On Desecrating Shrines

The house is slowly being emptied of all my possessions.

Eliza and I will be moving to a much smaller terrace about a half mile away from the old place.

We were starting to feel a little silly knocking about this big place all by ourselves, with the spare bedrooms in our house acting as shrines to our kids’ long-lost childhood.

We’ve been ruling this empty roost for around 5 years or so now since our youngest left to study at University in 2012. Since then we’ve celebrated our independence as much as we’ve commiserated the loss of having our kids. The time has definitely come for us to move on and for us to make a final move.

Ironically, it’ll almost be like starting all over again.

When we move into our little 2-bed place, we’ll only be bringing a few suitcases of clothes.

In addition to the odd wall hanging and potted plant, we’re leaving pretty much all of our white goods and big pieces of furniture here. So when we move into our new place, we’ll have to do what all my kids did when they moved out: make a trip to Ikea.

I can tell that Eliza’s eager to make the move. She’s loved living in this home, but has been itching to get away from it since the kids left home. As soon as we confirmed the move, she began to bring boxes down from the loft and started clearing out rooms.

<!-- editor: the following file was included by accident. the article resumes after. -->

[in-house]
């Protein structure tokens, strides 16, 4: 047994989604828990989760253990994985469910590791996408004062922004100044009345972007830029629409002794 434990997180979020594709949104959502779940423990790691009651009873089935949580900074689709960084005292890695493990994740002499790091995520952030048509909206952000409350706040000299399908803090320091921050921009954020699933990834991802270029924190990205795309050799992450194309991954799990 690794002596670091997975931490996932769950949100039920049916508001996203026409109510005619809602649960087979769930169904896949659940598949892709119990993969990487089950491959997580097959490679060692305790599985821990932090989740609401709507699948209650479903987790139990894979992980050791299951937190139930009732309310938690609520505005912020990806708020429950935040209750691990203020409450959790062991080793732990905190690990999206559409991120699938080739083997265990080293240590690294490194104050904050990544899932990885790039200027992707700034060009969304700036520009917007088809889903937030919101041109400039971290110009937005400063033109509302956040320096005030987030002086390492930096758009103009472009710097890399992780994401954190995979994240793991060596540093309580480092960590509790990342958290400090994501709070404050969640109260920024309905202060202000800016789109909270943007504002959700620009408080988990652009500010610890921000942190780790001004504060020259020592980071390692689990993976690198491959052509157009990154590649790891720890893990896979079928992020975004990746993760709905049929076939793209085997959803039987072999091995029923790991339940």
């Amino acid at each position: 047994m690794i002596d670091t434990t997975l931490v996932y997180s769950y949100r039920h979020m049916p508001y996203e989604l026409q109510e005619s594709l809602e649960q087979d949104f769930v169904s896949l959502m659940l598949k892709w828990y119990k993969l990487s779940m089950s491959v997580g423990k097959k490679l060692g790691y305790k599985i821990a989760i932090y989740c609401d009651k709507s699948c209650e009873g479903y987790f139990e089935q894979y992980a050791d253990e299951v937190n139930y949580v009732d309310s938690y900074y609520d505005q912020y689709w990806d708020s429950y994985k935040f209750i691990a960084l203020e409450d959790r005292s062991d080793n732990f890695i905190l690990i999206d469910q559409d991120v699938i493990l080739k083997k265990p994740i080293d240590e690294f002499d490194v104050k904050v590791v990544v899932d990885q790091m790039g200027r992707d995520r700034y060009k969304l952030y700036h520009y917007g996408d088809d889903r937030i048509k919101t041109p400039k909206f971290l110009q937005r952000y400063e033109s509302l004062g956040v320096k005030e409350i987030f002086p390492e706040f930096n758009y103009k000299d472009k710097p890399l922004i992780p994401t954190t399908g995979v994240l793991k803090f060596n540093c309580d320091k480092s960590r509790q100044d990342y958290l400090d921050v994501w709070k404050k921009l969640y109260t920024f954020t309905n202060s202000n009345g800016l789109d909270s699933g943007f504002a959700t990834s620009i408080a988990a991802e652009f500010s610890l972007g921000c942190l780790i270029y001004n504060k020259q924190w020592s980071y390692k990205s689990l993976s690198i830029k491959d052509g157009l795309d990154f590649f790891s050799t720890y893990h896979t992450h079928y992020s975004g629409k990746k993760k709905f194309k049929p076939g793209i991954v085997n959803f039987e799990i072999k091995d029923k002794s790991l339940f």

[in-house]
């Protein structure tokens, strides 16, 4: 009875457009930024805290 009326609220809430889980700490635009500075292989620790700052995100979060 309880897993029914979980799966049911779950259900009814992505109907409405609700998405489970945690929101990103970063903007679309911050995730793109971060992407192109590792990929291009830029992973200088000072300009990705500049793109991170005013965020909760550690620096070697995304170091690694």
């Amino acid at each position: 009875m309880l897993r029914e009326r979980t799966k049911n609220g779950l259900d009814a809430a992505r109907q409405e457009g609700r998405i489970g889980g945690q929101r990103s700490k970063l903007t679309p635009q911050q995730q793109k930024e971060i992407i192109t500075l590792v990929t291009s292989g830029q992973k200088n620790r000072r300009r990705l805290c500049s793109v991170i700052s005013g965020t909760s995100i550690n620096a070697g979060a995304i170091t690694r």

Eliza thrives under a large workload. Suddenly, just like me, she had a million and one jobs to get done. Before I knew it, the precious shrines that were once living tributes to my children had been cruelly pulled apart and packed into boxes.

Empty rooms make voices echo in an unnatural way.

Now, when we shout to each other from other ends of the house, our voices bounce off the walls with a rigid reverb that just seems wrong. Still, it’s exciting to be making a change and it’s fun to see the house in this dressed down style.

With every box that we shift out of the house, it becomes a little bit less ours and a bit more our daughter’s. Now all that remains are the scuffs, marks and holes in the walls – markers of childhood and experience that will soon be erased with the next few weeks’ work.

The kitchen has been completed.

The units have been completely cleaned and matching knobs have been screwed in. The floor is set and the refurbished furniture is now sitting pretty in the centre of the room. Looking at it in this pristine state, I’m struck by how similar it looks to the kitchen of my childhood.

The red bricks on the floor have been brushed clean, revealing a bright terracotta that gives the whole room a vibrant feel. The freshly painted cream walls compliment this, simply adorned with the quaint Pastoral paintings that my own Mother bought at a flea market when she was a child.

What Eliza and I have done with the last few months has been a cathartic and tough experience. We have attempted to create a historical reproduction of my childhood home, effectively erasing our existence from the place.

What remains is a slightly modernised version of the home that my Father built.

This is a house that will be the stage for my Grandchildren’s childhood and will continue to be the base of our family for the next 50 years.